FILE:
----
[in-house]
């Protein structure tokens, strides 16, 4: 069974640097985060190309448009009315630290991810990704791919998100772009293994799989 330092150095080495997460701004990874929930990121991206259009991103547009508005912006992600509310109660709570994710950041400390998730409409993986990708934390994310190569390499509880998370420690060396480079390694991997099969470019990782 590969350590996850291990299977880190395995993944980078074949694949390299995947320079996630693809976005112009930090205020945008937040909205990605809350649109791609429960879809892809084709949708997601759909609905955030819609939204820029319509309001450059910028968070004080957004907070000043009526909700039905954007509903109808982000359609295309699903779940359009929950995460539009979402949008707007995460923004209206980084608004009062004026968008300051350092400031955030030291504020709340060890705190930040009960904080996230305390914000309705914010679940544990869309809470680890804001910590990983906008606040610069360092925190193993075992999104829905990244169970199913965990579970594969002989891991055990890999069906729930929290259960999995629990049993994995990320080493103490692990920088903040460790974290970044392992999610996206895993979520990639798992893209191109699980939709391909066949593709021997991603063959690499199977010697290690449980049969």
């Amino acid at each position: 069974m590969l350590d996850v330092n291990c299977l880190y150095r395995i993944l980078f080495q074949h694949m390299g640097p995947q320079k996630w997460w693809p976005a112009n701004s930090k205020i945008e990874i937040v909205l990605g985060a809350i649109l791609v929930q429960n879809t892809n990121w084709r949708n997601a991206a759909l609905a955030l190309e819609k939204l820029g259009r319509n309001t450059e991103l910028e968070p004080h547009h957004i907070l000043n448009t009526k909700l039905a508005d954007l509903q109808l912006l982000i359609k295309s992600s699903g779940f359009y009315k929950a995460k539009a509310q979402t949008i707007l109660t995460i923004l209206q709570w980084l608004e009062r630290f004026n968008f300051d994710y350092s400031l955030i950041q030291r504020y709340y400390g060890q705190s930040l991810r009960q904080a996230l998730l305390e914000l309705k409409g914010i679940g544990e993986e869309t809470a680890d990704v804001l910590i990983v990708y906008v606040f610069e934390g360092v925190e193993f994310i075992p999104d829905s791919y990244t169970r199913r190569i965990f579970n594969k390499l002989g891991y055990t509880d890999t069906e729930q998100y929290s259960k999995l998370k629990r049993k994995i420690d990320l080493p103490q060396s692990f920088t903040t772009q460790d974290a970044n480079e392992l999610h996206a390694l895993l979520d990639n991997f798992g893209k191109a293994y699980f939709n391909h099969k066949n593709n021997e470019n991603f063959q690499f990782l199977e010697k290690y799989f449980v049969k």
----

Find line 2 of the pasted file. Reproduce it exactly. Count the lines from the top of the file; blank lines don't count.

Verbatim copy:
């Protein structure tokens, strides 16, 4: 069974640097985060190309448009009315630290991810990704791919998100772009293994799989 330092150095080495997460701004990874929930990121991206259009991103547009508005912006992600509310109660709570994710950041400390998730409409993986990708934390994310190569390499509880998370420690060396480079390694991997099969470019990782 590969350590996850291990299977880190395995993944980078074949694949390299995947320079996630693809976005112009930090205020945008937040909205990605809350649109791609429960879809892809084709949708997601759909609905955030819609939204820029319509309001450059910028968070004080957004907070000043009526909700039905954007509903109808982000359609295309699903779940359009929950995460539009979402949008707007995460923004209206980084608004009062004026968008300051350092400031955030030291504020709340060890705190930040009960904080996230305390914000309705914010679940544990869309809470680890804001910590990983906008606040610069360092925190193993075992999104829905990244169970199913965990579970594969002989891991055990890999069906729930929290259960999995629990049993994995990320080493103490692990920088903040460790974290970044392992999610996206895993979520990639798992893209191109699980939709391909066949593709021997991603063959690499199977010697290690449980049969």